Archive for Nature
Today I went for a hike to Black Sand Beach with my dog Luvy. I left Casa de Kathy at 7:30 AM and walked to Coco Beach (Playa Cocal) and west along the south coast. There are about four headlands of rocks that you have to pass so it is good to wear shoes that can get wet. The walk is peaceful and you will pass many beaches good for beach combing (finding shells and sea glass). The coast is rocky and wavy.
As I stood on the 4th headland and looked west, I saw the very long sandy beach with orange cliffs. That is Black Sand Beach. In a very short distance I stopped where the river bed joins the coast because that is my favorite spot to swim because there is a sandy bottom. I swam for about 10 minutes while my faithful dog Luvy watched.
There are patches of black sand all along this beach. How much depends on the the movements of the sea.
Then I walked north up the dry river bed under a wonderful tree canopy. The total silence except for the birds is what I love about this walk. In about ten minutes I arrived at the public road (201) where I took a right and headed back home. This walk is nice in the morning because the road is shaded by all the trees. Thanks for these photos of life along the river bed taken by my guests Theresa and Slava.
I got home at 9 AM – one hour and a half after I left. What a great way to begin the day!
The message below was written by a former guest and friend, Ted Glick.
The photo was taken by another guest, Joe Saraceno who has stayed at Casa de Kathy more than once. This winter Joe and his wife were walking towards Black Sand beach and encountered these beautiful galloping horses and were able to take this dramatic photo. In the background you can see Cayo Afuera, the island in front of the Malecon.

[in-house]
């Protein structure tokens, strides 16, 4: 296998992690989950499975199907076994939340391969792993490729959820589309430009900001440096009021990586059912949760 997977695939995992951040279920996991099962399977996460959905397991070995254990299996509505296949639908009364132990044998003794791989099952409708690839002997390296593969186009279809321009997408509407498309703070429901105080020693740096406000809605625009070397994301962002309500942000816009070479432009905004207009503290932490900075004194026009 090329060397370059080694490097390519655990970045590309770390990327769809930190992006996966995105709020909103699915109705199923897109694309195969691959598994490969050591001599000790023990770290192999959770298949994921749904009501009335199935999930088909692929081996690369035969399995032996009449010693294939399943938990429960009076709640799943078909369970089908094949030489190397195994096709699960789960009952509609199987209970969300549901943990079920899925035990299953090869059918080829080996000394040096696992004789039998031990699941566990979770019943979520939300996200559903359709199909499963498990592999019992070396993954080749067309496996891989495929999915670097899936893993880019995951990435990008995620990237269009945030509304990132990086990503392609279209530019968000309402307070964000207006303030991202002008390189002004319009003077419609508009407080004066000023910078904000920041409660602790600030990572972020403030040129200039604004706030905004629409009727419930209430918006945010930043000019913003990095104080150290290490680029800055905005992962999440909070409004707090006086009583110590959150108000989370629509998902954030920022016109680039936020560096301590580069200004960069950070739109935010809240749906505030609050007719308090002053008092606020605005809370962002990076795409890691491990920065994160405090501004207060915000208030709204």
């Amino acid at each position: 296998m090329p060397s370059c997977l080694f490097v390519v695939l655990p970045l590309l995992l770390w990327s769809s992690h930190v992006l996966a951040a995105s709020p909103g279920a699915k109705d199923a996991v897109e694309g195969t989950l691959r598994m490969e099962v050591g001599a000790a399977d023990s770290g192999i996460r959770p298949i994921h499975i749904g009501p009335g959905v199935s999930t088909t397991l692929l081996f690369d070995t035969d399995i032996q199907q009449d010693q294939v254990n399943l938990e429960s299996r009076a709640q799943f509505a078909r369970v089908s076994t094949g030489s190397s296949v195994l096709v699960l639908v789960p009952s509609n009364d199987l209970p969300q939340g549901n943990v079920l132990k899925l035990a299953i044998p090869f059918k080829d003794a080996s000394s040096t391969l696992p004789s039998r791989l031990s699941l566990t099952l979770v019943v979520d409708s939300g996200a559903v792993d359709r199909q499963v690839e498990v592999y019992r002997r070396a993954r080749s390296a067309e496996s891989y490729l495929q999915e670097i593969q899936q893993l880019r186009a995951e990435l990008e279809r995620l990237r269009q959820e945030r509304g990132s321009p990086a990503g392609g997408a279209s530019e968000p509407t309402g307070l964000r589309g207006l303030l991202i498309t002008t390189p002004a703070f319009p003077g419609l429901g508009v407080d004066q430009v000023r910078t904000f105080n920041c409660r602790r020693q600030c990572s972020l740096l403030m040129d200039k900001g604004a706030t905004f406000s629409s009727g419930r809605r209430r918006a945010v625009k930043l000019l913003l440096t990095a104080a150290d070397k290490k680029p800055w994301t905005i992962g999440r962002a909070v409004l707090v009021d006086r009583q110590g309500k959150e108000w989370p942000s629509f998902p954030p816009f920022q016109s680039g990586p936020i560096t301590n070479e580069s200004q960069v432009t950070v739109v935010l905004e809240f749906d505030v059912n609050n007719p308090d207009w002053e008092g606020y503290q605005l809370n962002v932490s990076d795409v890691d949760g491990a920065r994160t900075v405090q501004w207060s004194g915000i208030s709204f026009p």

Thanks for sharing, Ted and Joe .
Sent: Monday, January 04, 2010 6:34 AM
From: Ted Glick
Greetings from beautiful Vieques.
Yesterday I had an experience like none I’ve ever had. Jane and I are walking up a mountain road, closed to vehicle traffic, no other people around, to the top of the highest mountain here (1,000 feet) and we encountered a herd of a dozen wild horses eating by the side of the road. We spent the next hour and a half, going up and then coming back down, trying to get past them, walking behind them, watching them speed up to get ahead of us and going out of sight, eating lunch prematurely as we came upon them forming a kind of blockade of the road while half of them ate some luscious-looking long grass by the side of the road.
We eventually decided to press our luck by walking slowly up towards the blockaders to try to get through so we could get up to the top. Fortunately, and as we thought was likely, they moved aside and then down the road to allow us to go past. Then, after we’d gone up to the top and were coming back down we ran into the whole group of them again at one point and they proceeded to move as one group, about 15-20 feet ahead of us, all the way down the rest of the hike to the bottom.
It was amazing to have this kind of dance with these beautiful animals,
each of us eyeing each other nervously, us moving cautiously, trying to get
them to trust us, watching certain ones of the horses playing leadership roles in their determination of how to respond to us, etc.